If you read my recent two-part article on the trial of the six navvies in January 1848—they were driven by extreme hunger to steal a loaf of bread in Marylebone—you will remember that Lloyd’s Weekly London Newspaper made some trenchant points about the case. In particular Lloyd’s argued that the problem of crime was exacerbated by the failure of the workhouses to recognise genuine cases of destitution, and it referred to an incident involving two workhouse officers that shed useful light on the issues raised by the experience of the navvies. This second case—and again it is a London story—is well worth looking at for its own sake.
I will give a detailed account of the case in due course, but the gist of it is as follows. In the same year and month as the Marylebone incident—January 1848—a woman applied to the workhouse in Whitechapel for relief. Her application was refused. Not only that but she was roughly handled by two officers of the workhouse. So distressed was she by this experience that she took the two officers to court.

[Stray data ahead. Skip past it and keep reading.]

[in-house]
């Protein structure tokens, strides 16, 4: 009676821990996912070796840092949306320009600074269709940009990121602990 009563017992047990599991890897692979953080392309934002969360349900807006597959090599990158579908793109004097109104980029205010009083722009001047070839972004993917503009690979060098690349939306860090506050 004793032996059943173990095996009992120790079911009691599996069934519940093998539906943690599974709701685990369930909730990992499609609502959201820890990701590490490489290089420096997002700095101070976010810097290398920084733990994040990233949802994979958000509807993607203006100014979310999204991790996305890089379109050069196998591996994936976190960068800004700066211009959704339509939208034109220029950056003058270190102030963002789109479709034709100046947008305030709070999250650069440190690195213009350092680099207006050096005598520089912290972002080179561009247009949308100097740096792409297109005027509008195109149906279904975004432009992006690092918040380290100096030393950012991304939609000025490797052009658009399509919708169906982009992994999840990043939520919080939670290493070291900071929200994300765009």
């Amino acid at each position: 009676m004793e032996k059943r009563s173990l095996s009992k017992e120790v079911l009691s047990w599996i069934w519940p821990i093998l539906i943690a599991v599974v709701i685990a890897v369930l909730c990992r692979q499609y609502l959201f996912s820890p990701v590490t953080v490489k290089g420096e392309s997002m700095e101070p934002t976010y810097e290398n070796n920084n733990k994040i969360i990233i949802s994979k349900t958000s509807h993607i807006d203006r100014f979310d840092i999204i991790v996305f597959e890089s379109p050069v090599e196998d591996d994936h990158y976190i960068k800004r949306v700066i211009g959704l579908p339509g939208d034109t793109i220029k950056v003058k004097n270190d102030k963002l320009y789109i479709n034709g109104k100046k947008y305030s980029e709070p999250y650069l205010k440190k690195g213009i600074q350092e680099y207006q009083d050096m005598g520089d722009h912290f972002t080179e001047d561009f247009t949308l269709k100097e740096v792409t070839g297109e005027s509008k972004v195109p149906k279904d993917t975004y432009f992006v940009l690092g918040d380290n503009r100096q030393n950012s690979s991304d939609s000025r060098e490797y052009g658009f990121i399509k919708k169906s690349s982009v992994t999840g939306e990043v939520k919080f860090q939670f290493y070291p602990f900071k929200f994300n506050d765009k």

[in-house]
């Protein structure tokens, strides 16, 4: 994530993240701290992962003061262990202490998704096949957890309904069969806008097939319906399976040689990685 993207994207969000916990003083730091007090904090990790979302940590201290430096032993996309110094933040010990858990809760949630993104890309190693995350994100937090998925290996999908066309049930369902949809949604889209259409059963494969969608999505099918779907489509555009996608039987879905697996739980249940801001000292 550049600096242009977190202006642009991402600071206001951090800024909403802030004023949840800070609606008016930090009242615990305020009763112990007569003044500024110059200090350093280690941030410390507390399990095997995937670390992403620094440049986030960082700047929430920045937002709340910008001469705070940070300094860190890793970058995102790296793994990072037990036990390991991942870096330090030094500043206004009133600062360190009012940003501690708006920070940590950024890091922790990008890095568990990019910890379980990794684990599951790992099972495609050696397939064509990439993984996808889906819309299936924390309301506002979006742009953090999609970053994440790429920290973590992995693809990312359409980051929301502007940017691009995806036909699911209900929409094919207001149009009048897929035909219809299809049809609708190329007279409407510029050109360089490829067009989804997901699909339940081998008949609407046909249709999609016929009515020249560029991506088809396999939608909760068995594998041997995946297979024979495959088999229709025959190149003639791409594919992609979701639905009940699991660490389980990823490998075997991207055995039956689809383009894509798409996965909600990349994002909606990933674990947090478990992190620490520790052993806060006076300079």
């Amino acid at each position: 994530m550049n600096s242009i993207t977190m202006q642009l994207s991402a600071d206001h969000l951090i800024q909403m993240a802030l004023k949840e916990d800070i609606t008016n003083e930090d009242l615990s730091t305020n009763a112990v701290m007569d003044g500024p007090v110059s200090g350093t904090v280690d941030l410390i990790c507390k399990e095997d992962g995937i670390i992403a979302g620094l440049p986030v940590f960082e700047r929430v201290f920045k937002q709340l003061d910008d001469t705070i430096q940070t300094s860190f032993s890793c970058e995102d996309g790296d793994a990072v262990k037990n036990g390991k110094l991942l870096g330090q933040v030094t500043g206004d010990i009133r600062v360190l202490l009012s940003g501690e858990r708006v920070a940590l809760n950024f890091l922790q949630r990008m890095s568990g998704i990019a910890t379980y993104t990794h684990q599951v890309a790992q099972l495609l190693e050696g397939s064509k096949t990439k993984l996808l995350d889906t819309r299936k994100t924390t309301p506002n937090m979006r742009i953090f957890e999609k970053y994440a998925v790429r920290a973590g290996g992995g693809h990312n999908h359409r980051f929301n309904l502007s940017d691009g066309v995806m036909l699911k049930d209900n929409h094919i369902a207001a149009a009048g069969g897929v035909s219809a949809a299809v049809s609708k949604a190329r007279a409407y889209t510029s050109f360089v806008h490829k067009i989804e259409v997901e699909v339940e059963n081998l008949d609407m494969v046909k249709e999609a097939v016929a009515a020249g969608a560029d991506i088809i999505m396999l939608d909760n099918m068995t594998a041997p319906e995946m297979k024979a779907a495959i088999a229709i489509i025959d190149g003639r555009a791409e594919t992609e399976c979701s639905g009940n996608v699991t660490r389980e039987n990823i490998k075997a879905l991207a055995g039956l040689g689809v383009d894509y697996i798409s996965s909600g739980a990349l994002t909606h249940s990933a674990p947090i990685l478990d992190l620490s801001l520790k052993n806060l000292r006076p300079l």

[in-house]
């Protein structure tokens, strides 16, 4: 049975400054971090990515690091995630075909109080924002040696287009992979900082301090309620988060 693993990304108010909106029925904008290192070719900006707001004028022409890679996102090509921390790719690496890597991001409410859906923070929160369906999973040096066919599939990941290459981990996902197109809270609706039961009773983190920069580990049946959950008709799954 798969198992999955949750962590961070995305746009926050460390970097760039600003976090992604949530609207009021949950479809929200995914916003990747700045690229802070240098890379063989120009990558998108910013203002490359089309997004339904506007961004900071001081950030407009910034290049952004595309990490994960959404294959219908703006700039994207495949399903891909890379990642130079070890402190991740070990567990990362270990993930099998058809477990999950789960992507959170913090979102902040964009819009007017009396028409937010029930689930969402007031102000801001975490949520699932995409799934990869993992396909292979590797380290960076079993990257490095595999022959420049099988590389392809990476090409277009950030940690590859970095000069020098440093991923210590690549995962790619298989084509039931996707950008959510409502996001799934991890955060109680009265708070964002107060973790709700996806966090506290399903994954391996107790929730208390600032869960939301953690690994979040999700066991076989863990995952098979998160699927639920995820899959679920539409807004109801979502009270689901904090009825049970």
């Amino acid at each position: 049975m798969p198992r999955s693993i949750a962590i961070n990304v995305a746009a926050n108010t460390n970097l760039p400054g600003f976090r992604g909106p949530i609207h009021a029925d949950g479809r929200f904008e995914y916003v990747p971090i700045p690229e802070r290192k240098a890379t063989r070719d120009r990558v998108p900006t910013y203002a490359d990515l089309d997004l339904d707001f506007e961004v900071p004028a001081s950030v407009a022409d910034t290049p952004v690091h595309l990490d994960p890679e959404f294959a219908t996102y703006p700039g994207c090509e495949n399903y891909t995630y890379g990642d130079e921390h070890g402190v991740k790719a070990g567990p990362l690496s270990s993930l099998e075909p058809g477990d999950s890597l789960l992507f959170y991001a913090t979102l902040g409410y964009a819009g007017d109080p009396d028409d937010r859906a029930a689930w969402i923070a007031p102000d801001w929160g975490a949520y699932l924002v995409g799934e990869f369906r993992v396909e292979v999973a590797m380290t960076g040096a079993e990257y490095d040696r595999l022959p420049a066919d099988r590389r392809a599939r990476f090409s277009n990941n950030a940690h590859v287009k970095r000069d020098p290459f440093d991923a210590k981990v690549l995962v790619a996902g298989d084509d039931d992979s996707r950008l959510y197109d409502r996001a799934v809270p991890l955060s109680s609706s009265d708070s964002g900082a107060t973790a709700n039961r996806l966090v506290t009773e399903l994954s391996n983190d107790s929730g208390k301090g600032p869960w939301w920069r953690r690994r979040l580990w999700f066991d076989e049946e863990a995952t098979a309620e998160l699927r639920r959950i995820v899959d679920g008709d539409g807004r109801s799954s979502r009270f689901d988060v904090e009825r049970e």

The woman, who was about fifty years of age, was called Margaret Layton. She was of African heritage, and had come to England from Saint Helena, where she had at one time been enslaved. And it is with Saint Helena, far off in the South Atlantic, that the story begins.
HIS FINAL HOME
Saint Helena has a long history of occupation and colonisation by Europeans. In the sixteenth century the Portuguese realised that the island was valuable as a stopover on the long haul across the ocean, with trees in abundance and a plentiful supply of fresh water. By importing livestock and crops they made it a vital port of call for ships sailing between Europe and the East Indies. Later the Dutch laid claim to the island, but in due course they switched their attention to the Cape of Good Hope, and in 1659 control passed to the East India Company, who were granted charters of government first by Cromwell and then by the restored Stuart monarchy.